Are You Overstepping Your Bounds… Into a Potential Lawsuit? | The Zebra Blog

Are You Overstepping Your Bounds… Into a Potential Lawsuit?

Most of us at some point in our real estate career have found ourselves saying or doing something that makes us wish we could turn the clock back. This may be a result of saying something or doing something that causes regret and we can’t undo it. We are left with the stress that comes with knowing one has overstepped their professional bounds. In the moment, it may be difficult to see where that boundary line is as providing great client care can quickly slide into the “uh-oh zone”. Here are six ways agents can get themselves into hot water in the name of client care:

1. The seller who wants their roof cleaned. – You might be thinking that this is such an obvious NO boundary. So why did I list it first? Believe it or not I have run into this particular situation many times over the past two decades. A seller who is low on money may need their roof cleaned before listing. The agent offers to clean it so they can get the property listed. So, what’s the big deal? LIABILITY and INJURY are the big deal. Don’t ever put yourself…or your clients in this position.

2. The seller who wants you to “handle it.” – This is a problem that affects almost every agent that has ever listed a home. The listing agent might suggest a few ideas to help the home achieve better street appeal or make a better first impression, and ultimately the seller asks the agent to just handle it. The agent feels compelled to complete the work because they recommended it and unless there are parameters following, the agent can easily walk right into a possible lawsuit. What happens when that stump you just removed is tangled into a gas or cable line and you hit it? What happens if you knock a sprinkler head off and the basement gets flooded because you didn’t know you did it and it was only discovered after the sellers walked into their flooded basement? If you think these things don’t happen…they absolutely do.

3. Paying for things you shouldn’t be paying for. – If your definition of “handling it” is to hire someone to do work on a client’s property, unless parameters are followed, you may be putting yourself in the middle of a potential mess. I have witnessed this numerous times over the years when an agent hires someone they trust and that person does something wrong. The agent has done the vetting of this person or company and the seller relies on the agent to make a good choice. However, what happens when the good choice turns into a nightmare? I can promise you that the likelihood of the seller turning to you to correct it because you hired that person is very high. You can make all the recommendations you want but make sure the seller is the one that makes the final decision on who they hire. And make sure the seller is paying the bill unless you have a separate written agreement with the seller that says otherwise.

4. Promising a home will sell if only the seller would do XYZ.l know it is hard to walk into a home with bright green carpet that is 40 years old and not want to see it replaced before listing the property. It’s okay to want to see all those changes done but you can’t promise an outcome you can’t guarantee. I have seen homes with bright green carpet sell within a day of being listed with multiple offers on the property. It wasn’t the carpet that sold the home or prevented the home from being sold. It was the lack of inventory and robust buyer pool that got that home so many offers. Imagine if you had of delayed the listing because of the green carpet and the market changed for the worse in that time period?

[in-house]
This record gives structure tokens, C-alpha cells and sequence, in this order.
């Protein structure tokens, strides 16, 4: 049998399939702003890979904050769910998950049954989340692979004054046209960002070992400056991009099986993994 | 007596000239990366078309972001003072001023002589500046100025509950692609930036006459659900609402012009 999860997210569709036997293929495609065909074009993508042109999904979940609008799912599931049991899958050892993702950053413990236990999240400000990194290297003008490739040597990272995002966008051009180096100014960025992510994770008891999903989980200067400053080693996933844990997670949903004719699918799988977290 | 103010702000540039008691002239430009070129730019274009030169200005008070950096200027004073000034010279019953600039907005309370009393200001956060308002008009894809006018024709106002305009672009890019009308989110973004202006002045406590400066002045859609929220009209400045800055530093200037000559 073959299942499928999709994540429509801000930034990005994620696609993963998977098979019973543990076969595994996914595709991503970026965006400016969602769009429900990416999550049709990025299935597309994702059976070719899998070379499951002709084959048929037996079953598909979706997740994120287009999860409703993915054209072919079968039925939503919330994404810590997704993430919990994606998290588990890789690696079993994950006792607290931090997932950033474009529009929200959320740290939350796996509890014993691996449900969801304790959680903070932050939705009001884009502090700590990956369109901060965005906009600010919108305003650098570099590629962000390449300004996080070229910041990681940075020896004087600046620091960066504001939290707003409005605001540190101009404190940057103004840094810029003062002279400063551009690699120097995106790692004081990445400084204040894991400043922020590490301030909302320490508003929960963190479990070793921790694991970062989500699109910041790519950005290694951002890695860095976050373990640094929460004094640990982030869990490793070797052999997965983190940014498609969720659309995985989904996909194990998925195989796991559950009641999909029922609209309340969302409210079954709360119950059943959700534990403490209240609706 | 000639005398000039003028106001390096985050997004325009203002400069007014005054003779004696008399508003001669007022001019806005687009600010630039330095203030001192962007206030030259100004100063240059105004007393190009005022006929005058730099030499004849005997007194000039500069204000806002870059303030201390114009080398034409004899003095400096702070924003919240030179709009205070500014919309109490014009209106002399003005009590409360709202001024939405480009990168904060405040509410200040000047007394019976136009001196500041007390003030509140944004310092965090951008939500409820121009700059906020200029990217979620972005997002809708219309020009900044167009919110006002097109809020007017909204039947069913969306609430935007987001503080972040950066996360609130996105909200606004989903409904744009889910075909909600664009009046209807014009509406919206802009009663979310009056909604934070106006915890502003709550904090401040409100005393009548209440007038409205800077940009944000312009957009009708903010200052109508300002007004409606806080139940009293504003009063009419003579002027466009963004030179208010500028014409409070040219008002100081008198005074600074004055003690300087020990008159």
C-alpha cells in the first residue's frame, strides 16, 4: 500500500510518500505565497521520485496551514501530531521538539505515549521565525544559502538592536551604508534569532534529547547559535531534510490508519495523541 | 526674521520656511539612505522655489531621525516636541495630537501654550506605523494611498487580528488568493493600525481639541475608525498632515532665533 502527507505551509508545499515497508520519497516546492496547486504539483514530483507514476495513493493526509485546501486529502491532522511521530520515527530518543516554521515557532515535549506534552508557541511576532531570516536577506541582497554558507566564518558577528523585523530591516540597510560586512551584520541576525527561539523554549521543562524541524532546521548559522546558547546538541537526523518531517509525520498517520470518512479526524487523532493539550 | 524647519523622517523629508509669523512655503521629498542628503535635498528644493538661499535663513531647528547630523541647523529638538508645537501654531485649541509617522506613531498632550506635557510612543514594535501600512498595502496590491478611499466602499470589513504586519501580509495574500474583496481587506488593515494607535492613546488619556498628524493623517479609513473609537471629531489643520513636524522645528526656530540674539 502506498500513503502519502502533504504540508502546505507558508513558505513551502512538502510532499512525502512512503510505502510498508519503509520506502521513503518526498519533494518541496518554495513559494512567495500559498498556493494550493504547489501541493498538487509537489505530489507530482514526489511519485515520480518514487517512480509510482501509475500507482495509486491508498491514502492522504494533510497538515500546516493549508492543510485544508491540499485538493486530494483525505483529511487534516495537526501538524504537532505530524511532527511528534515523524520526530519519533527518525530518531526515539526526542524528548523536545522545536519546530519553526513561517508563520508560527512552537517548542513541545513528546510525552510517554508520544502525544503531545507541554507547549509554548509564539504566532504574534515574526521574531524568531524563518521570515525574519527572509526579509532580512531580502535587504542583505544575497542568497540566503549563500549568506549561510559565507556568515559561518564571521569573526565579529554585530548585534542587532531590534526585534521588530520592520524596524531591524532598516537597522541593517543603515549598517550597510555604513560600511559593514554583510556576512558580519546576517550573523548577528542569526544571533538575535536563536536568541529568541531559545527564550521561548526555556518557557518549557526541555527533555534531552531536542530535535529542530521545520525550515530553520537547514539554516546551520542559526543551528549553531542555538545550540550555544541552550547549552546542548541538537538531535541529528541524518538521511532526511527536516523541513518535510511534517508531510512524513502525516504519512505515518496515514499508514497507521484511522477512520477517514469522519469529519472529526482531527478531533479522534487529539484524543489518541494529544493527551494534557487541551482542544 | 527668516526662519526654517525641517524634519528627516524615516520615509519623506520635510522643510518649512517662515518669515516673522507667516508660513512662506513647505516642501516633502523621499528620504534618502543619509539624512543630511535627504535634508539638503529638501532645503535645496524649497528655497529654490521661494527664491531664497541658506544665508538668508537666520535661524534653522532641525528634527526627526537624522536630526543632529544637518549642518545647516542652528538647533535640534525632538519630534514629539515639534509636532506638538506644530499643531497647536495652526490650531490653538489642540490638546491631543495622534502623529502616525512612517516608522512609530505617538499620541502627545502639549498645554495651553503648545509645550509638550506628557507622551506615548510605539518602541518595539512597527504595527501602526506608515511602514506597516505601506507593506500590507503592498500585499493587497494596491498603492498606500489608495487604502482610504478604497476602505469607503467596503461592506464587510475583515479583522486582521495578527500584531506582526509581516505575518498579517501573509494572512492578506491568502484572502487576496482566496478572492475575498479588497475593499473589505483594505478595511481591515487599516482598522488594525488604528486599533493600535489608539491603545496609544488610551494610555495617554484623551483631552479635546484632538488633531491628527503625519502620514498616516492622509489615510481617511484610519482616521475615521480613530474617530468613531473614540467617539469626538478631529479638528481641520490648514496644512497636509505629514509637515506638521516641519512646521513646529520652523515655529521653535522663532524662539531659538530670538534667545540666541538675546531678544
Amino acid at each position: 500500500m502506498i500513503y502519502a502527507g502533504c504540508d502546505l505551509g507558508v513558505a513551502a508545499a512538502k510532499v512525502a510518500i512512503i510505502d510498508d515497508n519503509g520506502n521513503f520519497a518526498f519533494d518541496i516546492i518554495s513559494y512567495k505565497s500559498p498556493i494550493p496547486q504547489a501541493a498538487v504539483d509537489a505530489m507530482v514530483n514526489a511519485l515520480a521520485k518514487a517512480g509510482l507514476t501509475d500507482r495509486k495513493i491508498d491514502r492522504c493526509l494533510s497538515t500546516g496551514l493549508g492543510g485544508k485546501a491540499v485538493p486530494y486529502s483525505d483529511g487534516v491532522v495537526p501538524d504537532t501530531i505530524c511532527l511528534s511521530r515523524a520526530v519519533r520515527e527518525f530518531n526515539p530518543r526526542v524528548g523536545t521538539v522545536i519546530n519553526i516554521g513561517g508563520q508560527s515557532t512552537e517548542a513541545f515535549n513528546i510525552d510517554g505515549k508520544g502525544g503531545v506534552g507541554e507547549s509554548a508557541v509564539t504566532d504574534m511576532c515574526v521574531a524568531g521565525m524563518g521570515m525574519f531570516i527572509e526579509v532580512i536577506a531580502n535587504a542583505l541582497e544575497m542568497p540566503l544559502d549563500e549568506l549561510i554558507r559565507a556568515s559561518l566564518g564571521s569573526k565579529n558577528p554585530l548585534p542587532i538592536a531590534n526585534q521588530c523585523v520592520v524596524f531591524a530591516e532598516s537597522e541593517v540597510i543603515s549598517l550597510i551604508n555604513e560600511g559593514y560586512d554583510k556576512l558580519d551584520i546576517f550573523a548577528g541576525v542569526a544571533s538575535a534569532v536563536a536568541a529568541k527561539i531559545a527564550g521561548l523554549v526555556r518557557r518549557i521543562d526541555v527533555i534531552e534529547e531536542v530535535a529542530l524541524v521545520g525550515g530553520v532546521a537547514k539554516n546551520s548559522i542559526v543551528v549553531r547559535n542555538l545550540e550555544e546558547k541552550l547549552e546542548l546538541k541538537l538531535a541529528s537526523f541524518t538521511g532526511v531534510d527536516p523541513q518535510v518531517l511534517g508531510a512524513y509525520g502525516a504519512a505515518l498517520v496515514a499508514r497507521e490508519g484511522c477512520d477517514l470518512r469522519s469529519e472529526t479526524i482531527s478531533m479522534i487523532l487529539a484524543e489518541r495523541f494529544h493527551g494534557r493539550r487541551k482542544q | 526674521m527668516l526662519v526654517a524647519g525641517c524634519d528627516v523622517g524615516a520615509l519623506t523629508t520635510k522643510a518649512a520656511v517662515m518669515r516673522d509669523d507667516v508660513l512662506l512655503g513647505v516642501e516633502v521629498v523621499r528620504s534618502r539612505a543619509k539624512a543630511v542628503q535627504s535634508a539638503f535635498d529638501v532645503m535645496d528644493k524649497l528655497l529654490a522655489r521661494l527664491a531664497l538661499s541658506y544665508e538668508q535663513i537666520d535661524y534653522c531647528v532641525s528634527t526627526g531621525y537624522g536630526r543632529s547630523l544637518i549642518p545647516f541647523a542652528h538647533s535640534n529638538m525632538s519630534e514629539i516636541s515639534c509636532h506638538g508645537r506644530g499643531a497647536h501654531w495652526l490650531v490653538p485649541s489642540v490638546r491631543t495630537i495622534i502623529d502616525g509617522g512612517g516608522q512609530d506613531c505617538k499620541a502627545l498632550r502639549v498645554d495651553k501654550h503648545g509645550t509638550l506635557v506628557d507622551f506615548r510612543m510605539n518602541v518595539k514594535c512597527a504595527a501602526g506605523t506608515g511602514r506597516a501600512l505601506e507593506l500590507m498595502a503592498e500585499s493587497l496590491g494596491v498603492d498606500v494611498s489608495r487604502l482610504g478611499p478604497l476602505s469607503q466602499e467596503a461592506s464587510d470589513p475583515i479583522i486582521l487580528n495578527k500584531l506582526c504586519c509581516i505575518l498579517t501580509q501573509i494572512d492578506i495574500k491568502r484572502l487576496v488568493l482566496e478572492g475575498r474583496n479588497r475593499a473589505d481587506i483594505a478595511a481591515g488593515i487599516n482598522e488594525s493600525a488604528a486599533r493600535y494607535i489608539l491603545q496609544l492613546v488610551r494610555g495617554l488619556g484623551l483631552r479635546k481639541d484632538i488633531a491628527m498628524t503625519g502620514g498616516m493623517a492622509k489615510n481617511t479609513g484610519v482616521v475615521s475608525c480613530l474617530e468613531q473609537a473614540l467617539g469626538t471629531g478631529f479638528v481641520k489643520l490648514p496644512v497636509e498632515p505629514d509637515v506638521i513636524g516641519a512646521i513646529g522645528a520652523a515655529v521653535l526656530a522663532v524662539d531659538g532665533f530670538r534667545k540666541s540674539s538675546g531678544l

I have also seen sellers put $80,000 into a kitchen remodel that an agent assured them would help them sell their home only to have the home sit on the market for 6 months. The problem was that by the time the house was ready to put on the market, the market had too much inventory so the seller’s home didn’t sell at the price they had increased it to because of the kitchen. Before you make any promises that a seller will get more money if they invest more money into fixing or remodeling their home, be very careful because you can’t guarantee that and you don’t have a crystal ball to see the future market.

5. Giving someone advise when you are not qualified to do so. – This is an easy situation to find yourself in because clients often ask us all sorts of things. It is critical to know what you are qualified to answer and what you are not qualified to answer. If someone asks you a question that you do not have training or experience in, you need to let them know that it is beyond your area of expertise. It is not a sign of weakness to say that, it shows your honesty and integrity to your client.

6. The Blank Addendum. – Every MLS and company has a blank addendum (Form 34 in the NWMLS) – This one little blank addendum has caused more agents more problems and lawsuits than any other form. When you fill out a blank addendum you are practicing law. When I was a Managing Broker of a large real estate office I wouldn’t allow ANY of my agents to complete one without my approval. If there isn’t a form for it there is probably a good reason why so please tread carefully.

Don’t get yourself into trouble! When you are asked to do something, stop and ask yourself if what you are being asked to do is something you should do.

You can leave a response, or trackback from your own site.

Tell Us What You Think!

Awesome, timely advice for real estate agents. Delivered weekly.
  • Fresh trends
  • Best practices
  • Research and statistics

Enter your email and stay on top of things,